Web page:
By Morgan Winsor, ABC News
(NEW YORK) — Smugglers were caught on camera dropping two young children from the top of a 14-foot-high border fence separating the United States and Mexico, authorities said.
The U.S. Customs and Border Protection (CBP) released video of two people bringing the children to the border barrier on the Mexico side on Tuesday night. One person is seen scaling the fence and dropping the children onto the U.S. side. After both children land on the ground, the person atop the fence climbs back down to the Mexico side before two people are seen running away.
The smugglers were under cover of night, but a border agent captured the incident on a cellphone camera using night-vision technology. Other border agents were alerted of the incident and directed to the remote location near Santa Teresa, New Mexico, where they rescued the two unaccompanied migrant children — a 5-year-old girl and a 3-year-old girl. The pair are sisters from Ecuador and both were “alert” when agents found them, according to a press release from CBP.
Agents rendered aid to the children before taking them to the Santa Teresa Border Patrol Station for medical evaluation. The sisters were then transported to a local hospital “for precautionary reasons and further evaluation.” Both were medically cleared and currently remain in CBP custody pending placement by the U.S. Department of Health and Human Services, according to CBP.
“I’m appalled by the way these smugglers viciously dropped innocent children from a 14-foot border barrier last night,” El Paso Sector Chief Patrol Agent Gloria Chavez said in a statement Wednesday. “If not for the vigilance of our agents using mobile technology, these two tender-aged siblings would have been exposed to the harsh elements of desert environment for hours.”
“We are currently working with our law enforcement partners in Mexico and attempting to identify these ruthless human smugglers so as to hold them accountable to the fullest extent of the law,” she added.
The United States has been grappling with a surge in migrants arriving at its southern border in recent months. The number of children and families attempting to cross the border increased by more than 100% between January and February. Meanwhile, the amount of children trying to cross the border alone jumped by 61% to over 9,400, the highest monthly total since the spring of 2019, according to statistics released last month by CBP.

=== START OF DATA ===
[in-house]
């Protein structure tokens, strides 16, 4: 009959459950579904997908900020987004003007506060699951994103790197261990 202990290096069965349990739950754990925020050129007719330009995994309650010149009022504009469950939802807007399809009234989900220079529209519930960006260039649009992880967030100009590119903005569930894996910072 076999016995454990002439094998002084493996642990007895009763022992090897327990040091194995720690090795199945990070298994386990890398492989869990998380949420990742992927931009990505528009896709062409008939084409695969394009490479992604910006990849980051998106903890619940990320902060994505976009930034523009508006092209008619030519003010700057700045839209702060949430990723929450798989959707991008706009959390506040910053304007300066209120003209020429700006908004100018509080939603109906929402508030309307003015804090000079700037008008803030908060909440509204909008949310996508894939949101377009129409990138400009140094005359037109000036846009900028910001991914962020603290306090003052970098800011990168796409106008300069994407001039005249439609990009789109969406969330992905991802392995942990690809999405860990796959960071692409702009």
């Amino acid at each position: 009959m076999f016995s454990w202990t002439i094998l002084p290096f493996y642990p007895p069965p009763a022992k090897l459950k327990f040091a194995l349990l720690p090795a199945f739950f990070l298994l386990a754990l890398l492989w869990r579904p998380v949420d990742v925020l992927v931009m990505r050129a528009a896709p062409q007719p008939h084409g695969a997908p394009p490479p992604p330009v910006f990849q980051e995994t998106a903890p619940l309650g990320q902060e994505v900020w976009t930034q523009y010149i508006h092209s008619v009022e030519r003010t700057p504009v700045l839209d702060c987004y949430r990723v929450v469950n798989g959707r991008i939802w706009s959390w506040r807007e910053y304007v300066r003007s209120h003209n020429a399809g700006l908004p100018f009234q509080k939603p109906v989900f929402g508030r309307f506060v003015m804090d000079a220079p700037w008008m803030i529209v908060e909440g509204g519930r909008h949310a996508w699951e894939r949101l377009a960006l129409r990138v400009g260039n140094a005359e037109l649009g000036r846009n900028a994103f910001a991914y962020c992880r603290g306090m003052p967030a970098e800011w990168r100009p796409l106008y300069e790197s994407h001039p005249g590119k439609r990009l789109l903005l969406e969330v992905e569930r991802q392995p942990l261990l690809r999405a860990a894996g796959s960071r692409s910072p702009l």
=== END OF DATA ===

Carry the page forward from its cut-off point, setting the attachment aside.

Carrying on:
From March 15 to March 21, the number of unaccompanied migrant children who had been in CBP custody for more than 240 hours increased from 185 to 823, a nearly five-fold increase, according to data obtained by ABC News from a source.
After three days, CBP is legally obligated to transfer the children to the U.S. Department of Health and Human Services’ Office of Refugee Resettlement, which oversees shelters specifically licensed to house young migrants but apparently lacks the bandwidth or sufficient number of beds to account for the influx. In an effort to speed things up, U.S. Homeland Security Secretary Alejandro Mayorkas has ordered case workers who are tasked with facilitating these transfers to work seven days a week.
The number of children who had been in CBP custody over the 72-hour legal cap was 3,314 on March 21, the data shows. From March 15 to March 21, CBP had held a total of at least 22,586 children in custody for more than 72 hours, including 3,437 who were held for more than 240 hours, according to the data, which didn’t include a category for stays longer than over 240 hours.
Since taking office on Jan. 20, U.S. President Joe Biden has reversed many of the controversial immigration policies that his predecessor, Donald Trump, put in place, including the practice of immediately expelling unaccompanied children and teenagers.
Critics say the Biden administration should have been better prepared to manage migration flows before relaxing policies. However, migration is driven by many factors, and the exact impact of Biden’s policies is unclear.
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